[Note 3] How this came to pass was in dispute. The agent testified that, after calling Dan's Paving to solicit its business, he met with McGane at the Electric Avenue address. He recalled that Dan's Paving's old policy -- the one in effect before he became involved -- listed the Drake Road address as the mailing address for the insured. He believed that he confirmed with McGane that he wished to keep that mailing address, and that he also confirmed the "location address" at Electric Avenue. McGane testified to the contrary -- stating that he informed the agent that the Electric Avenue address was to be used for billing, as was his custom. This testimonial conflict was not resolved by the administrative judge.
[Note 4] The envelope bore a stamp indicating that forwarding had expired.
[Note 5] The injury did not occur until October 6, 2000, which was a little more than one month after the policy period would have expired. The insurer does not dispute, however, that the policy would have continued in effect beyond the policy period, absent proper cancellation or notice of termination on its expiration date. See Frost v. David C. Wells Ins. Agency, Inc., 14 Mass. App. Ct. 305 , 306-309 (1982) (construing G. L. c. 152, § 63).
[Note 6] Under the board's precedents, G. L. c. 175, § 187C, applies to the cancellation of workers' compensation policies written on a voluntary basis, requiring that notice of cancellation of such policies be given to the insured employer. See Martinez v. Northbound Train, Inc., 18 Mass. Workers' Comp. Rep. 294, 302-303 (2004), and cases cited. This requirement augments that specified in the workers' compensation act, G. L. c. 152, § 63, which provides that notice of cancellation must be given to the rating organization authorized by G. L. c. 152, § 52. See, e.g., Fontaine v. Evergreen Constr. Co., 13 Mass. Workers' Comp. Rep. 62, 65-66 (1999); Dembitzski v. Metro Flooring, Inc., 13 Mass. Workers' Comp. Rep. 348, 354-355 (1999). See also Trudeau's Case, 280 Mass. 429 (1932) (applying a related section, G. L. c. 175, § 187D, in workers' compensation cases). In cases involving assigned risk policies, the board, construing G. L. c. 152, § 65B, requires that the employer receive the cancellation notice. See Martinez v. Northbound Train, Inc., 18 Mass. Workers' Comp. Rep. at 303 n.7.
[Note 7] The dissenting board member would have reversed on the ground that the statute's requirements were fulfilled when the insurer mailed the notice of cancellation to "the name and address of the insured stated in the policy" and obtained a confirmatory certificate of mailing.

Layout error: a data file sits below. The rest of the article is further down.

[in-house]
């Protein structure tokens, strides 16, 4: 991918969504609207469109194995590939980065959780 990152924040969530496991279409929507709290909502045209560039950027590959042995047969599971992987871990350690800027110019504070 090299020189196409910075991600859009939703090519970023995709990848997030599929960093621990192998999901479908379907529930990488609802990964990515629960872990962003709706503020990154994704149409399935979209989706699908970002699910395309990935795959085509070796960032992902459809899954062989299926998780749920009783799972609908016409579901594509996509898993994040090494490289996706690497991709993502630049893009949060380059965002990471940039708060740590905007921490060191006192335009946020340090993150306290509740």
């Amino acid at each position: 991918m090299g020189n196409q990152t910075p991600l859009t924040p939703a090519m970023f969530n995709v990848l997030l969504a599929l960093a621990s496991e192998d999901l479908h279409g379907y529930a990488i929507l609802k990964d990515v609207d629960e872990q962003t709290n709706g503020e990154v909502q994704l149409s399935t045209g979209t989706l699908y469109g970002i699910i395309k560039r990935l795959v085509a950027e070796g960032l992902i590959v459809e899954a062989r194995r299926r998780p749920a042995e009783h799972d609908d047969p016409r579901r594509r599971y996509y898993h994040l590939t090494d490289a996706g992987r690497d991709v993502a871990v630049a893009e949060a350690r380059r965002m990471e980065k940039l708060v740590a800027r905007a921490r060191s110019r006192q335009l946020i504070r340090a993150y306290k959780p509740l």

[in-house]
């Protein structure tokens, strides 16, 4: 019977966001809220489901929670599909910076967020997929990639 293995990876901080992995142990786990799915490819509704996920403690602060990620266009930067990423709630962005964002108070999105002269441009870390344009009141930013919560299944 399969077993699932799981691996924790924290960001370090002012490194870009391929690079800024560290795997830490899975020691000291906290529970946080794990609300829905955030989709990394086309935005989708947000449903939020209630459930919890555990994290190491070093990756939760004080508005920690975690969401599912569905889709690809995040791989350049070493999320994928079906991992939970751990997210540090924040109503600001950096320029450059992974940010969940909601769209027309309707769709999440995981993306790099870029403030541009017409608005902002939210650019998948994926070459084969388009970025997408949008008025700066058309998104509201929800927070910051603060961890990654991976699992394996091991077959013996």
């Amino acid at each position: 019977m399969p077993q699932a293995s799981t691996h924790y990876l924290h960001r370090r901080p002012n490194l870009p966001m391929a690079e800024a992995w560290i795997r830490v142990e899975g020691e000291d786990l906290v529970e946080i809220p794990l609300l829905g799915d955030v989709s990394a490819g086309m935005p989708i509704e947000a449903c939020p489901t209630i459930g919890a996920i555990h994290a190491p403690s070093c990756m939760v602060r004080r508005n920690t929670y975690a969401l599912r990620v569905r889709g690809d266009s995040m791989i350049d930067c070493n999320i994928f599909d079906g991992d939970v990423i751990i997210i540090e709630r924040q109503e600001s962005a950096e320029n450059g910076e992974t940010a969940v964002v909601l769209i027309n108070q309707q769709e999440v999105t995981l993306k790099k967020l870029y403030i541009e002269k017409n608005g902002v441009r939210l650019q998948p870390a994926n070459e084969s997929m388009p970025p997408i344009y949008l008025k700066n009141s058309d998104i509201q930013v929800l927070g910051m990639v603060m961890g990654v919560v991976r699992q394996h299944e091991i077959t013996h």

[Note 8] We note that no issue is presented with respect to the tender of any return premium. Although the Trust Fund previously raised such an argument, it no longer presses it.
[Note 9] The statute provides further that notice is ineffective unless the company obtains a certificate of mailing receipt showing the name and address of the insured stated in the policy. As the administrative judge found, the company did, in fact, obtain such a certificate. That does not end the inquiry, however. Obtaining a certificate of mailing does not satisfy the statute if the notice is not otherwise compliant.
[Note 10] A consequence of reading the statute in this way is that, even if a cancellation notice sent to that address is returned as undeliverable, the insurer will have served notice in accordance with the statute, assuming that the insurer did not know at the time of mailing that the address no longer was valid. If the insurer did know at the time of mailing that the agreed-to mailing address no longer was valid, then its records would not have contained the insured's "last address." The insurer then would have been required to resort to the insured's "last business, residence or other address known to the company" in order to satisfy the third clause of the second sentence of § 175C.
[Note 11] Again, we note that the record does not contain a complete copy of the policy.
[Note 12] As previously noted, there was conflicting testimony at the hearing below, unresolved by the administrative judge, concerning discussions between McGane and the agent about the mailing address for Dan's Paving. See note 3, supra.